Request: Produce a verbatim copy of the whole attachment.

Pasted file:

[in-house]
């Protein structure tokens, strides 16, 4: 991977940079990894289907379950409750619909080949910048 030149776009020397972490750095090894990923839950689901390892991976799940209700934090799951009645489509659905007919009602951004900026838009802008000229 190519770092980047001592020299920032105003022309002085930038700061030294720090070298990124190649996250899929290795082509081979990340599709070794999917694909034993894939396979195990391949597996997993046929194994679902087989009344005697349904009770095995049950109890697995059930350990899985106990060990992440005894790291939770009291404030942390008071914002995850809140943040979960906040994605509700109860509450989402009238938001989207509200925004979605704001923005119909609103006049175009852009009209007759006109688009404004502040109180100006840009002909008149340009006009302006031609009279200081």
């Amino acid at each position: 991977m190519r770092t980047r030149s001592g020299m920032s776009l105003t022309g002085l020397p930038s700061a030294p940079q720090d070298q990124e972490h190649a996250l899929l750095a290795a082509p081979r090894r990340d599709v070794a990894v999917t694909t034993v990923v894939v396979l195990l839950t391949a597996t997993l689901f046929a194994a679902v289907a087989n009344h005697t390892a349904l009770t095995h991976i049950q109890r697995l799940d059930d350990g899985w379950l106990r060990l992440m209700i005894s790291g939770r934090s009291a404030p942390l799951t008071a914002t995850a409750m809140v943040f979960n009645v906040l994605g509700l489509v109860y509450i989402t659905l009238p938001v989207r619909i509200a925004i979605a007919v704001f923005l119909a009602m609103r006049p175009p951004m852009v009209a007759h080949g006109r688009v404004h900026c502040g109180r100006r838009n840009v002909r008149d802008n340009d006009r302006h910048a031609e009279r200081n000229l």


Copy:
[in-house]
């Protein structure tokens, strides 16, 4: 991977940079990894289907379950409750619909080949910048 030149776009020397972490750095090894990923839950689901390892991976799940209700934090799951009645489509659905007919009602951004900026838009802008000229 190519770092980047001592020299920032105003022309002085930038700061030294720090070298990124190649996250899929290795082509081979990340599709070794999917694909034993894939396979195990391949597996997993046929194994679902087989009344005697349904009770095995049950109890697995059930350990899985106990060990992440005894790291939770009291404030942390008071914002995850809140943040979960906040994605509700109860509450989402009238938001989207509200925004979605704001923005119909609103006049175009852009009209007759006109688009404004502040109180100006840009002909008149340009006009302006031609009279200081």
């Amino acid at each position: 991977m190519r770092t980047r030149s001592g020299m920032s776009l105003t022309g002085l020397p930038s700061a030294p940079q720090d070298q990124e972490h190649a996250l899929l750095a290795a082509p081979r090894r990340d599709v070794a990894v999917t694909t034993v990923v894939v396979l195990l839950t391949a597996t997993l689901f046929a194994a679902v289907a087989n009344h005697t390892a349904l009770t095995h991976i049950q109890r697995l799940d059930d350990g899985w379950l106990r060990l992440m209700i005894s790291g939770r934090s009291a404030p942390l799951t008071a914002t995850a409750m809140v943040f979960n009645v906040l994605g509700l489509v109860y509450i989402t659905l009238p938001v989207r619909i509200a925004i979605a007919v704001f923005l119909a009602m609103r006049p175009p951004m852009v009209a007759h080949g006109r688009v404004h900026c502040g109180r100006r838009n840009v002909r008149d802008n340009d006009r302006h910048a031609e009279r200081n000229l």